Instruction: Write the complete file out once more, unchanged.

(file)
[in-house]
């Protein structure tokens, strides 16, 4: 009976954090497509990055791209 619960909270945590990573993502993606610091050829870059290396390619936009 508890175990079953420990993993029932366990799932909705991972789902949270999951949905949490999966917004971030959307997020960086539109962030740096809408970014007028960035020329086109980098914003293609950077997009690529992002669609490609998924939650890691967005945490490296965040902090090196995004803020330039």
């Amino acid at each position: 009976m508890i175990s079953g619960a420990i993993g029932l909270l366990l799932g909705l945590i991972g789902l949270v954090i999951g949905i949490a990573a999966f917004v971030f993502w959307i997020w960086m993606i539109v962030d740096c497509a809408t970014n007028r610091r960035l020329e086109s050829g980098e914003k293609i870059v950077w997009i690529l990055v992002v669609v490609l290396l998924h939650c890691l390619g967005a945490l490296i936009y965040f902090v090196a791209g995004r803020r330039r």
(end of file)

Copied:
[in-house]
């Protein structure tokens, strides 16, 4: 009976954090497509990055791209 619960909270945590990573993502993606610091050829870059290396390619936009 508890175990079953420990993993029932366990799932909705991972789902949270999951949905949490999966917004971030959307997020960086539109962030740096809408970014007028960035020329086109980098914003293609950077997009690529992002669609490609998924939650890691967005945490490296965040902090090196995004803020330039």
């Amino acid at each position: 009976m508890i175990s079953g619960a420990i993993g029932l909270l366990l799932g909705l945590i991972g789902l949270v954090i999951g949905i949490a990573a999966f917004v971030f993502w959307i997020w960086m993606i539109v962030d740096c497509a809408t970014n007028r610091r960035l020329e086109s050829g980098e914003k293609i870059v950077w997009i690529l990055v992002v669609v490609l290396l998924h939650c890691l390619g967005a945490l490296i936009y965040f902090v090196a791209g995004r803020r330039r």